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Great Horned Owl Nestlings About To Fledge

5-17-19 great horned owls_U1A8938Great Horned Owls do not build their own nests, though they may provide some lining to an existing cavity or nest. Snags, cliffs and man-made structures provide nesting sites, but most commonly Great Horned Owls use the tree nests of other species such as hawks (especially Red-tailed) crows, ravens and squirrels. Most, but not all, nests are used for only one season. Pictured is a Great Blue Heron nest that has been usurped by a Great Horned Owl family – a feat achieved by the owls claiming the nest as early as February, prior to the return of herons.

After incubating her eggs for roughly a month, the female Great Horned Owl then broods her young for two to three weeks. The father’s role consists of bringing food to the female while she is incubating and brooding. She then tears the food up into bite-size pieces for the nestlings.

When the nestlings no longer need the heat their mother’s body provides, brooding ends but the mother stays with her nestlings until they fledge at about seven weeks of age. (Pictured: Great Horned Owl mother and two downy nestlings, roughly six weeks old. Thanks to Marc Beerman for photo op.)

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False Hellebore – A Skunk Cabbage Look-alike

5-15-19 false hellebore_U1A0086There are two unrelated plants whose very similar leaves are emerging at this time of year in many wetlands. One is Skunk Cabbage (Symplocarpus foetidus), the other False Hellebore (Veratrum viride), also known as Indian Poke. There are foliage differences between these two plants. False Hellebore leaves emerge before its flowers whereas Skunk Cabbage flowers before its leave emerge. In addition, False Hellebore’s leaves clasp the plant’s stem and are elongated and oval, while Skunk Cabbage’s leaves do not clasp the stem and are rounded.

The flowers of these two plants are distinctly different as well. Skunk Cabbage’s yellow, globular flowers are near the ground and have already gone by. In June, False Hellebore produces flowers that are green, star-shaped and borne in large clusters on a tall stalk.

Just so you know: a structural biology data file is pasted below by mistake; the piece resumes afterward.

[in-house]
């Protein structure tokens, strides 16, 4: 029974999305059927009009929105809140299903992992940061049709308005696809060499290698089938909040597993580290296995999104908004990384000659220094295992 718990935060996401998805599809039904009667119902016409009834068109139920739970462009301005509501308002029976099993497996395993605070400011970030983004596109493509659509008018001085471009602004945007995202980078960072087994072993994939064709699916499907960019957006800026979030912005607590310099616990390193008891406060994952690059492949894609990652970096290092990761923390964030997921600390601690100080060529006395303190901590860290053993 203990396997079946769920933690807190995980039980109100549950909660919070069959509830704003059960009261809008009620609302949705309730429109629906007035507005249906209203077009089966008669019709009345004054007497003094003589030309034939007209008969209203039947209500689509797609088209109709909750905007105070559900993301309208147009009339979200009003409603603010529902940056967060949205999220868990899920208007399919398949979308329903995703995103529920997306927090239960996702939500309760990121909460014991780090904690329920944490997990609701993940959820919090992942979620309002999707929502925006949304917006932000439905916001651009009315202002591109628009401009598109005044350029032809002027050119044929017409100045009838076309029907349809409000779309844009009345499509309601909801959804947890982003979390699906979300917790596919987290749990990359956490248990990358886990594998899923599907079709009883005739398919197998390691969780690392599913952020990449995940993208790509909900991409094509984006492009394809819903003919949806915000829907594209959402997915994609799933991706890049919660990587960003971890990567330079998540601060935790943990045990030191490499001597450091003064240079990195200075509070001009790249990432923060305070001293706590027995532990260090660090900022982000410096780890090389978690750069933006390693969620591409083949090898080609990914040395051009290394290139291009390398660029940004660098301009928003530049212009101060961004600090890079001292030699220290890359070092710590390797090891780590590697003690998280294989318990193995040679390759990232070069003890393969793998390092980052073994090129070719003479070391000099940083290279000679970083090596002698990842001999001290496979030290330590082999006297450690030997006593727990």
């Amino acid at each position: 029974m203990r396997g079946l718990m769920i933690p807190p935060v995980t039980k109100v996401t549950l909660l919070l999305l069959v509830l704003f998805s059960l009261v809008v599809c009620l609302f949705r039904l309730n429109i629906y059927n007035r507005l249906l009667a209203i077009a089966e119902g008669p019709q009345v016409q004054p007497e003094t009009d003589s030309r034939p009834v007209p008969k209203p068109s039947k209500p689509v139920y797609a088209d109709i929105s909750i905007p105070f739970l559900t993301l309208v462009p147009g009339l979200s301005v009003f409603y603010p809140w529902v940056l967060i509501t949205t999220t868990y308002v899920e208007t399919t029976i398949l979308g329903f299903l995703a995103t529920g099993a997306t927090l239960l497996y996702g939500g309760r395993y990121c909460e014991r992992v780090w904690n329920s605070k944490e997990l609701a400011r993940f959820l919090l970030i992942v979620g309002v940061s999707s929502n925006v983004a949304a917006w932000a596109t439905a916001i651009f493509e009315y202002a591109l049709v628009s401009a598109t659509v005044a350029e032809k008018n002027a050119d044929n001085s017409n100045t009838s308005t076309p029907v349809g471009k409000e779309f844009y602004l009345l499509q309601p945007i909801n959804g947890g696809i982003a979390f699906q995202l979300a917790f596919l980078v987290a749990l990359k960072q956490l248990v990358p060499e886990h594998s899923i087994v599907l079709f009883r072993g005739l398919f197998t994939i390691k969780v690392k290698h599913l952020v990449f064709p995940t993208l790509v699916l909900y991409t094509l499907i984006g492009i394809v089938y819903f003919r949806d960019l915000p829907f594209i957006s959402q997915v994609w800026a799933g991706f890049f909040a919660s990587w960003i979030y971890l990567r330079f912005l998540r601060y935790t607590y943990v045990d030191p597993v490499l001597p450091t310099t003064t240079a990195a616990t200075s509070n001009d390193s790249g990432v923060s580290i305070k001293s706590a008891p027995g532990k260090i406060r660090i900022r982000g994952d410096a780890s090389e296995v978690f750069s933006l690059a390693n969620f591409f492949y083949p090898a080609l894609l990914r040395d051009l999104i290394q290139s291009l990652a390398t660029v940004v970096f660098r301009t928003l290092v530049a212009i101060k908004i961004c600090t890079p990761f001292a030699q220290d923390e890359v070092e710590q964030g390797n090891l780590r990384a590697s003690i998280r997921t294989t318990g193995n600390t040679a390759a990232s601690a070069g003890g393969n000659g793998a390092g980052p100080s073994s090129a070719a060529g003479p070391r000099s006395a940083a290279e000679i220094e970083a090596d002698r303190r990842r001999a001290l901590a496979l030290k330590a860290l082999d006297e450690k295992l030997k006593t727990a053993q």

It is not advisable to consume the (raw) leaves of either of these plants. Skunk Cabbage leaves contain calcium oxalate crystals which cause a severe burning sensation in the mouth and the leaves of False Hellebore contain alkaloids which are highly toxic.

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Watching For Warblers

5-13-19 yellow warbler_U1A8433Spring migration has begun in earnest and we are at the height of warblers arriving in and passing through New England. These little jewels, especially the colorful males, are a sight to behold as they flit about in shrubs and trees, constantly gleaning insects amongst the branches, flowers and emerging leaves. Getting and keeping a warbler in your binoculars can be challenging, to say the least — these busy little birds give the Energizer Bunny a run for its money.

As to when to look for warblers, the best times (“fallouts”) are when there’s a south wind (saves birds flying north considerable energy) and a change in the weather, such as a storm. The birds are forced to seek land, which is where we find large concentrations referred to as “waves” feeding furiously to fuel the rest of their journey.

The pictured Yellow Warbler, weighing 1/3rd – 1/4th of an ounce, left its wintering ground in Central or South America and travelled perhaps as far as 4,000 miles or more in order to return to Vermont this spring.

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Happy Mother’s Day !

5-10-19 ear cleaning IMG_5535It’s universal and never-ending — mothers (and fathers) devote much time and energy to caring for their offspring, whether it’s providing them with food, keeping them safe or cleaning their ears! A very happy Mother’s Day to all this coming Sunday.

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Great Blue Herons Building & Renovating Nests

5-6-19 great blue heron with white pine2_U1A7932A visit to a Great Blue Heron colony at this time of year will be rewarded with a great deal of avian activity, for their nesting season has begun and renovations are going full tilt. Males usually arrive first and settle on nests (more often as not using a different nest from last year) or begin building their own. Courtship then begins.